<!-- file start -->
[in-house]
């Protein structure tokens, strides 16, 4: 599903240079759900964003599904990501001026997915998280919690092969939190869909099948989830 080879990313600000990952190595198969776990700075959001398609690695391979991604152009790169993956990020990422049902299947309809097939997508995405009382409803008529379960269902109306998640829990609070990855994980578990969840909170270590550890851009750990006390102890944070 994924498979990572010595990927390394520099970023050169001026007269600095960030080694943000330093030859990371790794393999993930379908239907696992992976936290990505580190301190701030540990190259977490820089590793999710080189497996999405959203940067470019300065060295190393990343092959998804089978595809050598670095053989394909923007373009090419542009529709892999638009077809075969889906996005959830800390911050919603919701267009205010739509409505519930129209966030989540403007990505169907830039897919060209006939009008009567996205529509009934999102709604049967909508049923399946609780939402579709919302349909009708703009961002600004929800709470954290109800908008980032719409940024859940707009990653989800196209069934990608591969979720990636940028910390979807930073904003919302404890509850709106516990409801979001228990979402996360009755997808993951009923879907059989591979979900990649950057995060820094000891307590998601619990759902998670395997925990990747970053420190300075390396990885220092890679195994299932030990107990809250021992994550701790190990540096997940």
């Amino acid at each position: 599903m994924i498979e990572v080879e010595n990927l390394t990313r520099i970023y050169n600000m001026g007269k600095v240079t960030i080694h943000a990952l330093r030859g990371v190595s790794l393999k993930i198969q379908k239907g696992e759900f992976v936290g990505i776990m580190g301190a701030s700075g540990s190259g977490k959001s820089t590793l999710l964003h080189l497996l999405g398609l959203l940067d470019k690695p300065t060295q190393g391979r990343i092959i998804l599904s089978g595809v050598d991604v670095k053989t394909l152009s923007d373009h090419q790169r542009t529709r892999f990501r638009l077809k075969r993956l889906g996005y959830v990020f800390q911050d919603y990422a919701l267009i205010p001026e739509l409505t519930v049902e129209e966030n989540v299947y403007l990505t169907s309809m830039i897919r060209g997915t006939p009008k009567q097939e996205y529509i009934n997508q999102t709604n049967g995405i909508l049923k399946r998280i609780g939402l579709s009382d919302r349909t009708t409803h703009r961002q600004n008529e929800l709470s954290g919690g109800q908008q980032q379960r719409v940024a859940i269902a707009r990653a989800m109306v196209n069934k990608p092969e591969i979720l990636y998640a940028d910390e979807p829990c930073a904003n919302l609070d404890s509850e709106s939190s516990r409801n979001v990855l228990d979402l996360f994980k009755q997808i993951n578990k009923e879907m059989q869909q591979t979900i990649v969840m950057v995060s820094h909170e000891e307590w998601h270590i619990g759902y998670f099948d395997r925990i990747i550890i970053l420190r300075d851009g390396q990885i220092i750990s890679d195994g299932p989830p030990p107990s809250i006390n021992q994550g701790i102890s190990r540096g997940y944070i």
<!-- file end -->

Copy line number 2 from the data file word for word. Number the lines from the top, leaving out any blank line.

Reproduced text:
């Protein structure tokens, strides 16, 4: 599903240079759900964003599904990501001026997915998280919690092969939190869909099948989830 080879990313600000990952190595198969776990700075959001398609690695391979991604152009790169993956990020990422049902299947309809097939997508995405009382409803008529379960269902109306998640829990609070990855994980578990969840909170270590550890851009750990006390102890944070 994924498979990572010595990927390394520099970023050169001026007269600095960030080694943000330093030859990371790794393999993930379908239907696992992976936290990505580190301190701030540990190259977490820089590793999710080189497996999405959203940067470019300065060295190393990343092959998804089978595809050598670095053989394909923007373009090419542009529709892999638009077809075969889906996005959830800390911050919603919701267009205010739509409505519930129209966030989540403007990505169907830039897919060209006939009008009567996205529509009934999102709604049967909508049923399946609780939402579709919302349909009708703009961002600004929800709470954290109800908008980032719409940024859940707009990653989800196209069934990608591969979720990636940028910390979807930073904003919302404890509850709106516990409801979001228990979402996360009755997808993951009923879907059989591979979900990649950057995060820094000891307590998601619990759902998670395997925990990747970053420190300075390396990885220092890679195994299932030990107990809250021992994550701790190990540096997940």